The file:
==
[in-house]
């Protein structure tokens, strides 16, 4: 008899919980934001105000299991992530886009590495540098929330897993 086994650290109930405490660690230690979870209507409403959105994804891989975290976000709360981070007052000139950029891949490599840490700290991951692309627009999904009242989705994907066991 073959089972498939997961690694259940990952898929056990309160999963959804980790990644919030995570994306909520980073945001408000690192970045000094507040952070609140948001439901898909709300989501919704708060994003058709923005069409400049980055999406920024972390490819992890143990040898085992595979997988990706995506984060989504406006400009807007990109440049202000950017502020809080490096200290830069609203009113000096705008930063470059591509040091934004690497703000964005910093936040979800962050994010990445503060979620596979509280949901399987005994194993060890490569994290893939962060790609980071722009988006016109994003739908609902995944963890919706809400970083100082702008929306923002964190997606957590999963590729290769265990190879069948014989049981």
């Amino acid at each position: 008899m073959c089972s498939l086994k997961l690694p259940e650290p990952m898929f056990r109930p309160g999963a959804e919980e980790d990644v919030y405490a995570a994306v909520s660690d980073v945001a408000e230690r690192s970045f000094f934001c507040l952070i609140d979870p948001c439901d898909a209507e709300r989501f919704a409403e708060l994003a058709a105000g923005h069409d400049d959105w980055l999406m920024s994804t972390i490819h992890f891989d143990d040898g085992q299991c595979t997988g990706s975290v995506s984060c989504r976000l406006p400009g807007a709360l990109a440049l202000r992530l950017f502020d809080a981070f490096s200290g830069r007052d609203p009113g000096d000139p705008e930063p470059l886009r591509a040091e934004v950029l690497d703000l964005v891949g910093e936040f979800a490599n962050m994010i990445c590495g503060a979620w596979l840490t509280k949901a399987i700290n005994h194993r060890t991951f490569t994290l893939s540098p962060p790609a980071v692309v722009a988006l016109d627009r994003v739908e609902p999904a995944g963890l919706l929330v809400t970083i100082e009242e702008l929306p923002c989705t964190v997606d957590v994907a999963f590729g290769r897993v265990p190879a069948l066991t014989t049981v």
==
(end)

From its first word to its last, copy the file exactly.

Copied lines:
[in-house]
């Protein structure tokens, strides 16, 4: 008899919980934001105000299991992530886009590495540098929330897993 086994650290109930405490660690230690979870209507409403959105994804891989975290976000709360981070007052000139950029891949490599840490700290991951692309627009999904009242989705994907066991 073959089972498939997961690694259940990952898929056990309160999963959804980790990644919030995570994306909520980073945001408000690192970045000094507040952070609140948001439901898909709300989501919704708060994003058709923005069409400049980055999406920024972390490819992890143990040898085992595979997988990706995506984060989504406006400009807007990109440049202000950017502020809080490096200290830069609203009113000096705008930063470059591509040091934004690497703000964005910093936040979800962050994010990445503060979620596979509280949901399987005994194993060890490569994290893939962060790609980071722009988006016109994003739908609902995944963890919706809400970083100082702008929306923002964190997606957590999963590729290769265990190879069948014989049981």
């Amino acid at each position: 008899m073959c089972s498939l086994k997961l690694p259940e650290p990952m898929f056990r109930p309160g999963a959804e919980e980790d990644v919030y405490a995570a994306v909520s660690d980073v945001a408000e230690r690192s970045f000094f934001c507040l952070i609140d979870p948001c439901d898909a209507e709300r989501f919704a409403e708060l994003a058709a105000g923005h069409d400049d959105w980055l999406m920024s994804t972390i490819h992890f891989d143990d040898g085992q299991c595979t997988g990706s975290v995506s984060c989504r976000l406006p400009g807007a709360l990109a440049l202000r992530l950017f502020d809080a981070f490096s200290g830069r007052d609203p009113g000096d000139p705008e930063p470059l886009r591509a040091e934004v950029l690497d703000l964005v891949g910093e936040f979800a490599n962050m994010i990445c590495g503060a979620w596979l840490t509280k949901a399987i700290n005994h194993r060890t991951f490569t994290l893939s540098p962060p790609a980071v692309v722009a988006l016109d627009r994003v739908e609902p999904a995944g963890l919706l929330v809400t970083i100082e009242e702008l929306p923002c989705t964190v997606d957590v994907a999963f590729g290769r897993v265990p190879a069948l066991t014989t049981v």